I introduced a young friend of one of my children to a colleague in the tech business last month. The young friend took a day to reply to the email introduction and by then the introduction had gone cold.
Happily the introduction resurfaced this week and something may still come of it.
That story reminds me of another.
It was 1996 and Flatiron Partners had just relocated to the Flatiron district of NYC (we really had no choice but to locate there). A friend invited me to lunch at Gramercy Tavern which had opened a couple years previously and was one of the most happening restaurants in NYC.
We sat down to lunch and Danny Meyer, the owner of Gramercy Tavern, comes into the restaurant and starts working the lunch time crowd.
When he gets to our table my friend says to Danny “please meet Fred Wilson, founder of Flatiron Partners who has just relocated his business to the neighborhood.” Danny reached into his pocket, took out his business card, and said to me “Welcome to the neighborhood. If you ever need a table please give me a call and we will take care of you.”
That night when I got home I told the Gotham Gal “I met Danny Meyer today and he gave his card and said I could call him whenever I need a table.” To which she replied “go there for lunch tomorrow.” And I told her “I don’t have a lunch tomorrow.” She said “Get one. He will remember who you are tomorrow but won’t next month.”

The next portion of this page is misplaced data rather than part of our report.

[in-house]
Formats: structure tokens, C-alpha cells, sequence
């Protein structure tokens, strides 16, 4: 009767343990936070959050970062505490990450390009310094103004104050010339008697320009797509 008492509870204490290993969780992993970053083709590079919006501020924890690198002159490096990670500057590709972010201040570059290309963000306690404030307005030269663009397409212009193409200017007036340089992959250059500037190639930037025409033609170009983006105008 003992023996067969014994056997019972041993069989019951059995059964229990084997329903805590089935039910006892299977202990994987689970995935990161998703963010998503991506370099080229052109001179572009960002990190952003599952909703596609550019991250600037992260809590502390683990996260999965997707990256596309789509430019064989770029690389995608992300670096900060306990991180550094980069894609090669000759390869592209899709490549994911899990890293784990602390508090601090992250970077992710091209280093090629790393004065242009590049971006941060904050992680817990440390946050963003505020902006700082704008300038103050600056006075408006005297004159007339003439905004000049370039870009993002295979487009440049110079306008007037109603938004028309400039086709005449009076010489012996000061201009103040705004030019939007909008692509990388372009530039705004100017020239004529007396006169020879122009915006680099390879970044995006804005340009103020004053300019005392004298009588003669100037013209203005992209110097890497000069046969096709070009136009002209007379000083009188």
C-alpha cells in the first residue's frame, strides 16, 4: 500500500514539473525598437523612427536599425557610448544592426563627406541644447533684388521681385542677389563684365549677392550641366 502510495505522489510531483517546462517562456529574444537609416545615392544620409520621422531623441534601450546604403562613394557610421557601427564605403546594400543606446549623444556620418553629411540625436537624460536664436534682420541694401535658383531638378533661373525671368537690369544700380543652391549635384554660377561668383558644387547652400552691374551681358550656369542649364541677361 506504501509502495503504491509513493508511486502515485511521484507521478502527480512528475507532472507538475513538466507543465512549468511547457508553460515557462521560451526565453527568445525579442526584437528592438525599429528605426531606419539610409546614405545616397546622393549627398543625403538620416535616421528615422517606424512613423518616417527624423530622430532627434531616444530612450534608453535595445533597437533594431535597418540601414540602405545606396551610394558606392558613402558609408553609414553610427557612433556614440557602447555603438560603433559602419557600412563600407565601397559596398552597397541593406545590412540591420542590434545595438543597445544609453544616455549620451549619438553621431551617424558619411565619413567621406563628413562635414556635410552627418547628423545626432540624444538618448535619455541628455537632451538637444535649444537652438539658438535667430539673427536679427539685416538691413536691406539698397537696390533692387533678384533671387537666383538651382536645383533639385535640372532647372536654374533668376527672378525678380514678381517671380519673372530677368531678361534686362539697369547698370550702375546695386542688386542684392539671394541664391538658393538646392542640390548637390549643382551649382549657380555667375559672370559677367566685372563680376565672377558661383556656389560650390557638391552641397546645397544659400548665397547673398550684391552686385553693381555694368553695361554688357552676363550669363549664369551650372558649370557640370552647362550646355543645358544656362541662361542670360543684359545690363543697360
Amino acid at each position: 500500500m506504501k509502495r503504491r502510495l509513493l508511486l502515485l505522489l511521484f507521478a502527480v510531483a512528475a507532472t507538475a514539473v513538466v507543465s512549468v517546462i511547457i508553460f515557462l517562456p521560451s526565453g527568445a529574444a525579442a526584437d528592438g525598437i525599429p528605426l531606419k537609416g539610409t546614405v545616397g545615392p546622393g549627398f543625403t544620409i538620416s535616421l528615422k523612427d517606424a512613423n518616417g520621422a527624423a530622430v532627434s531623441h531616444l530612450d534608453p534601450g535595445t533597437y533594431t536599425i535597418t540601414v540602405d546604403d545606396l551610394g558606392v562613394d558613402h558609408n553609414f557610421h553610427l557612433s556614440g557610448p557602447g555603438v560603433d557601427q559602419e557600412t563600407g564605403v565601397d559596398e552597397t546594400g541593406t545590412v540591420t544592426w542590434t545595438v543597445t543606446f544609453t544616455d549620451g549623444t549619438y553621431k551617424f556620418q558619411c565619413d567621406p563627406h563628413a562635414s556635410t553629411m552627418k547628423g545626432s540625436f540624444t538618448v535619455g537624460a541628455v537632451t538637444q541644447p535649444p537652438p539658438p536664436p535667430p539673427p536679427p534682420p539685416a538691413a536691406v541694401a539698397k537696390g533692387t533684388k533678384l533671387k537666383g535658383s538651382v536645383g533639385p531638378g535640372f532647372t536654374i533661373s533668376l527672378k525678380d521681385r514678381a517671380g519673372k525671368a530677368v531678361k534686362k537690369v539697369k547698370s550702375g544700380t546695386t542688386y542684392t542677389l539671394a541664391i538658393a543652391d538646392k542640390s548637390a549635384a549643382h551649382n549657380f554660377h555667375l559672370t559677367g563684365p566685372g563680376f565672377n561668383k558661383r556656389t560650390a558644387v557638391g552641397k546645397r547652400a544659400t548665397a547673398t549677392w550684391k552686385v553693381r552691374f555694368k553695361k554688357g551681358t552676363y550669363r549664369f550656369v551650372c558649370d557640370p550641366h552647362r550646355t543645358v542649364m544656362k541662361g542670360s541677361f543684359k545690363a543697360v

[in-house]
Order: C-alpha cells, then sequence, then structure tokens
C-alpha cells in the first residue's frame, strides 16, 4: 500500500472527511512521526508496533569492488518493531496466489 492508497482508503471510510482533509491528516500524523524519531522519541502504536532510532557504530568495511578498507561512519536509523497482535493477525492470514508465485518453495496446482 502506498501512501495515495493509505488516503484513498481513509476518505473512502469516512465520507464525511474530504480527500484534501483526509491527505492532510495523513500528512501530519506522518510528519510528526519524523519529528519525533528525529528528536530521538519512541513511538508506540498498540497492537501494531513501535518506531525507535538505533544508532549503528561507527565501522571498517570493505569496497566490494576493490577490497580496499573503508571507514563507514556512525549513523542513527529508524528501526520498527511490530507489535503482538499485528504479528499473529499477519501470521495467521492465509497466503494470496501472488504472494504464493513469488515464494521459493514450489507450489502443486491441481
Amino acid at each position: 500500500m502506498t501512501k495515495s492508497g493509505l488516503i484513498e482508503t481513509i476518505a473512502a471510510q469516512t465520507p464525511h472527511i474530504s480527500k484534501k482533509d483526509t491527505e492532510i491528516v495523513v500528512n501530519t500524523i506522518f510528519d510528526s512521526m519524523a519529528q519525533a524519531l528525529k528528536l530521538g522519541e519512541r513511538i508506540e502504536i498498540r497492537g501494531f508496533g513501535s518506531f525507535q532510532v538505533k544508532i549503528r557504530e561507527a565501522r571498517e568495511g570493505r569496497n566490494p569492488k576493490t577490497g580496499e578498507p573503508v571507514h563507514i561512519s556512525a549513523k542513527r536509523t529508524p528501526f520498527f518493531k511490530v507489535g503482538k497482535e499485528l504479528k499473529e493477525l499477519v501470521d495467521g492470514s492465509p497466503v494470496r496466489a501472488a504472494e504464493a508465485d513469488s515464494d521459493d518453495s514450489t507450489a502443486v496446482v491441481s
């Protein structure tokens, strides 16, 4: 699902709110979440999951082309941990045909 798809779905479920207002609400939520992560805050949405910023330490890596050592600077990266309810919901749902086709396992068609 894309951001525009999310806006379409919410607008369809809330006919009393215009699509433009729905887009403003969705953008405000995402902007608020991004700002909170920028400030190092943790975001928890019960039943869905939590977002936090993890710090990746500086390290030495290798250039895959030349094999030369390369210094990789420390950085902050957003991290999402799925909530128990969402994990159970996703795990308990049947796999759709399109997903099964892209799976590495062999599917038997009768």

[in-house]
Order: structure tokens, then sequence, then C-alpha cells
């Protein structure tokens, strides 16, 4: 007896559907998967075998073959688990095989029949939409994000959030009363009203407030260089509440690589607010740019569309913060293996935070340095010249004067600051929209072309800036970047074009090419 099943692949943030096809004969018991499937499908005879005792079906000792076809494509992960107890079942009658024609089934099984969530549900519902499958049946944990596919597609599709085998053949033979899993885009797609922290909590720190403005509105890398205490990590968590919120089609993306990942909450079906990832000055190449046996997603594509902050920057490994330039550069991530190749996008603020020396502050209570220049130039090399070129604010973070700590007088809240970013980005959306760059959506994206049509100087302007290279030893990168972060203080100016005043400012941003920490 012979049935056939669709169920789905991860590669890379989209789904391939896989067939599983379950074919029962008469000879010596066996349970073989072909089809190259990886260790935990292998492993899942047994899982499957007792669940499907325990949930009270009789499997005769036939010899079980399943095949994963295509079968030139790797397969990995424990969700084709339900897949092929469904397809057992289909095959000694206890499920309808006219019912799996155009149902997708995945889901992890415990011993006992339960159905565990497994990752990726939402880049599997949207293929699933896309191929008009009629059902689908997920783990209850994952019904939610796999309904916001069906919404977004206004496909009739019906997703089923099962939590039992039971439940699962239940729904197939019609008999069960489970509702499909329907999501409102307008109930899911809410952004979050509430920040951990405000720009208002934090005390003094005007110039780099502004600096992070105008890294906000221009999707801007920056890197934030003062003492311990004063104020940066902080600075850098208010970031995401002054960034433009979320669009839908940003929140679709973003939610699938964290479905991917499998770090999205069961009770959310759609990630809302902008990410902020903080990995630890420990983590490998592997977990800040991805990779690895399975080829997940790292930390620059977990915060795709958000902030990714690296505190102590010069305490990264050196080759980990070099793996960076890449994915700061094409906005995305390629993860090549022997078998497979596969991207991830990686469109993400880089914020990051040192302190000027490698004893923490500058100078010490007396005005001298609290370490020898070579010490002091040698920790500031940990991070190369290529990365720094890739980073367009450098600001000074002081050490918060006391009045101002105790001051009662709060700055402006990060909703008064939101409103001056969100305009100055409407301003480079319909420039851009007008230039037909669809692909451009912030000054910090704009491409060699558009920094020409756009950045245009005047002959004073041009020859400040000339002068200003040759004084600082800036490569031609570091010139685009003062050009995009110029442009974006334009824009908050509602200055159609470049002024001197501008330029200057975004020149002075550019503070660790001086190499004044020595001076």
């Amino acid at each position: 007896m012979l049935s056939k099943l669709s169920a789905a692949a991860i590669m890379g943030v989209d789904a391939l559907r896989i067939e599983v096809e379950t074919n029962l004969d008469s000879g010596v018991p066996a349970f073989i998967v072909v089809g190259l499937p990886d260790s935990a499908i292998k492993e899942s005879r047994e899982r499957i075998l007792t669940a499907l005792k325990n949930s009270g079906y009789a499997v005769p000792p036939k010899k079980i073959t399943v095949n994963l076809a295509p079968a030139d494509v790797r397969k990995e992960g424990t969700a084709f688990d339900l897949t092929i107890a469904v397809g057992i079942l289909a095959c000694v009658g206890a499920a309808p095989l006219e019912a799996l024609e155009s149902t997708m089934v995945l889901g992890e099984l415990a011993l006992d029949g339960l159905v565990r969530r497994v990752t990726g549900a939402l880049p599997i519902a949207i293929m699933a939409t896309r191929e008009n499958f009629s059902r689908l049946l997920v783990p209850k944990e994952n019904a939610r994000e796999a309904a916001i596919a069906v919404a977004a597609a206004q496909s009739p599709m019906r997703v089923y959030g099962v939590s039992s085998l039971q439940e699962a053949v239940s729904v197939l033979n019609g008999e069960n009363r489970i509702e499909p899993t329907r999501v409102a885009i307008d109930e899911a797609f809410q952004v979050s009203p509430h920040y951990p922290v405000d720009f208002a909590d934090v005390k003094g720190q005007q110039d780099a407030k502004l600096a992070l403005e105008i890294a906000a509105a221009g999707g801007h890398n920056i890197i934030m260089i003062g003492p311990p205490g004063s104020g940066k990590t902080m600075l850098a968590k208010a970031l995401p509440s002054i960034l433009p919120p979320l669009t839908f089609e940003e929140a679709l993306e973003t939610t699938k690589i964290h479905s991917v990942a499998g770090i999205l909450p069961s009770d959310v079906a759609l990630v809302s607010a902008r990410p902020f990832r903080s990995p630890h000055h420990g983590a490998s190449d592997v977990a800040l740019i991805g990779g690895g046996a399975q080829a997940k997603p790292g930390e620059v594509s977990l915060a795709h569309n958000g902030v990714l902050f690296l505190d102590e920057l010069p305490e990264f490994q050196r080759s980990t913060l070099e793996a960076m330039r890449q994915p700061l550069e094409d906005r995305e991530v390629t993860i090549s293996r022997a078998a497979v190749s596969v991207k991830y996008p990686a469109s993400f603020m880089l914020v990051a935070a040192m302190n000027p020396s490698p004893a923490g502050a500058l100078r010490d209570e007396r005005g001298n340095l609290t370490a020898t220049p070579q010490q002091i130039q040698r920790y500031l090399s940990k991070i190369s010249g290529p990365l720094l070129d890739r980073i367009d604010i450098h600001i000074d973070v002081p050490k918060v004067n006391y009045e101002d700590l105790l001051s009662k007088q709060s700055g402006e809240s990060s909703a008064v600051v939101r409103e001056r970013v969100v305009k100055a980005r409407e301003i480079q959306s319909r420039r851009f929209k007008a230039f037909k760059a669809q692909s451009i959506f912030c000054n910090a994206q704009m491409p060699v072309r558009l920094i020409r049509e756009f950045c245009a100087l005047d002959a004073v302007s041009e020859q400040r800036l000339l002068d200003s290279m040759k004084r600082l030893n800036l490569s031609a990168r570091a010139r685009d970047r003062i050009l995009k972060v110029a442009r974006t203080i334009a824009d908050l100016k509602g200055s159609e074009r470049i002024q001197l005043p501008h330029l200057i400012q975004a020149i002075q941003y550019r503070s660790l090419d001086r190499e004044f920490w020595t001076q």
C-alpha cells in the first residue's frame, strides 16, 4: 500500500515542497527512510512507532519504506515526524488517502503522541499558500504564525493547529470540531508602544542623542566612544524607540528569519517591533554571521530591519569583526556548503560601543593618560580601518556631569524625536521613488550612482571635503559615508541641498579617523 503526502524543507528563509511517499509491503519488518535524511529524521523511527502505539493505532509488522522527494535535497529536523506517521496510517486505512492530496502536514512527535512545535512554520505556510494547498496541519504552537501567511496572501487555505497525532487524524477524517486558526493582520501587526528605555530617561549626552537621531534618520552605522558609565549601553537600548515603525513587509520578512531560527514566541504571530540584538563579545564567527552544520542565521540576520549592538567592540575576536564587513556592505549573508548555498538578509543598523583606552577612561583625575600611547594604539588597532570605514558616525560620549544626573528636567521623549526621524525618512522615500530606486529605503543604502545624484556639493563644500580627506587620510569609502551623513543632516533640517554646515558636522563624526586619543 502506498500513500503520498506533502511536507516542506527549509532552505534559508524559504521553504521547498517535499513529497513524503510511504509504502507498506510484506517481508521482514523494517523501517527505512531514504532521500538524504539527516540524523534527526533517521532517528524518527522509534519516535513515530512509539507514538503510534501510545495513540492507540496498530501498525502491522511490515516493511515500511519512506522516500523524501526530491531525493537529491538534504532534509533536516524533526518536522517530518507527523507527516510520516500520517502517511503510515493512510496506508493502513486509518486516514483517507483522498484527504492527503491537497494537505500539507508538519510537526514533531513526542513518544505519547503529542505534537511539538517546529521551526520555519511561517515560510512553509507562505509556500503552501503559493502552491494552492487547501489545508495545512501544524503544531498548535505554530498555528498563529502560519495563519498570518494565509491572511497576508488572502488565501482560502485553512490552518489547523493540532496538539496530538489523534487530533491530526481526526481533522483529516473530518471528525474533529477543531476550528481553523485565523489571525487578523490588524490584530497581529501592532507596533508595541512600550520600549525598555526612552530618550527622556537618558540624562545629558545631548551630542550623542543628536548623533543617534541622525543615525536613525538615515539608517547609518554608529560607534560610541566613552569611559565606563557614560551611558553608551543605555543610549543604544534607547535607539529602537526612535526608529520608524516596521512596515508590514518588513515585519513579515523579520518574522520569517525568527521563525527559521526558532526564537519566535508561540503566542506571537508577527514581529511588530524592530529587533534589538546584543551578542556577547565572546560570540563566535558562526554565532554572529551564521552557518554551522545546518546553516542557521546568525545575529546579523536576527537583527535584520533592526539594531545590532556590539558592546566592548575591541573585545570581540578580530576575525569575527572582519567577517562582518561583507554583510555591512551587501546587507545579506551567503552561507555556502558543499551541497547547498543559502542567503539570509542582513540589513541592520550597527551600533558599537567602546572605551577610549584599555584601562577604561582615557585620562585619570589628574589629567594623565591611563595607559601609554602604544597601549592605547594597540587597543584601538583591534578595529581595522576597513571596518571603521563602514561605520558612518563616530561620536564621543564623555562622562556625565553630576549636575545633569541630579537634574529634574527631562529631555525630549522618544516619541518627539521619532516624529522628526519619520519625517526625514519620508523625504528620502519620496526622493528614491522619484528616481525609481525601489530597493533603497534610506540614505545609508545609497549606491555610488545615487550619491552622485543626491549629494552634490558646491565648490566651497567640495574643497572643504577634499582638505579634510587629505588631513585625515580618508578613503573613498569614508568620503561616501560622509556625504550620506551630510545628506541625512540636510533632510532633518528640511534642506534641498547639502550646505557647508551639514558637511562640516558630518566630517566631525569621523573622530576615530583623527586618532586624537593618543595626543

So I got a lunch, called Danny, got a table, and he again said hello when he worked the lunch crowd (something he used to do whenever he was in town). I became friends with Danny and still call him when I need a table at one of his restaurants and can’t get one on Resy.
Striking while the iron is hot is so important. I often thing of the Gotham Gal saying “get one.” It was absolutely the right thing to do and always is.
I do this poorly. I almost never follow up right away, and then let too much time pass before I “get around to it”.